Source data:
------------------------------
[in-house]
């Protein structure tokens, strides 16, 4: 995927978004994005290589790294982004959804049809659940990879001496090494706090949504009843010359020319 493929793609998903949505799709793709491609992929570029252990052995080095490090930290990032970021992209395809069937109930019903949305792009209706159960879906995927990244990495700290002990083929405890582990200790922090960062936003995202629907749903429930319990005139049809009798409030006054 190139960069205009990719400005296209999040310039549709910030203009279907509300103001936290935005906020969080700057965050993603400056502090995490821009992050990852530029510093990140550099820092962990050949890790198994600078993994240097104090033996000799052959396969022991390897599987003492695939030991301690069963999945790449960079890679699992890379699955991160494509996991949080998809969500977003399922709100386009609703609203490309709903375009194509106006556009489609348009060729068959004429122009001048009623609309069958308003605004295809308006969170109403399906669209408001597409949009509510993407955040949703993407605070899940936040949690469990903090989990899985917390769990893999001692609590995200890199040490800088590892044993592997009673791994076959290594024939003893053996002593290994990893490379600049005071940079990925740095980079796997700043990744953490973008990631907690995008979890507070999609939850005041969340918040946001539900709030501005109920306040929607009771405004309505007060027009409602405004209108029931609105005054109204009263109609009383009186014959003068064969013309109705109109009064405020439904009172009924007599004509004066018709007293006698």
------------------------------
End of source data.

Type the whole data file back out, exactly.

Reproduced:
[in-house]
């Protein structure tokens, strides 16, 4: 995927978004994005290589790294982004959804049809659940990879001496090494706090949504009843010359020319 493929793609998903949505799709793709491609992929570029252990052995080095490090930290990032970021992209395809069937109930019903949305792009209706159960879906995927990244990495700290002990083929405890582990200790922090960062936003995202629907749903429930319990005139049809009798409030006054 190139960069205009990719400005296209999040310039549709910030203009279907509300103001936290935005906020969080700057965050993603400056502090995490821009992050990852530029510093990140550099820092962990050949890790198994600078993994240097104090033996000799052959396969022991390897599987003492695939030991301690069963999945790449960079890679699992890379699955991160494509996991949080998809969500977003399922709100386009609703609203490309709903375009194509106006556009489609348009060729068959004429122009001048009623609309069958308003605004295809308006969170109403399906669209408001597409949009509510993407955040949703993407605070899940936040949690469990903090989990899985917390769990893999001692609590995200890199040490800088590892044993592997009673791994076959290594024939003893053996002593290994990893490379600049005071940079990925740095980079796997700043990744953490973008990631907690995008979890507070999609939850005041969340918040946001539900709030501005109920306040929607009771405004309505007060027009409602405004209108029931609105005054109204009263109609009383009186014959003068064969013309109705109109009064405020439904009172009924007599004509004066018709007293006698």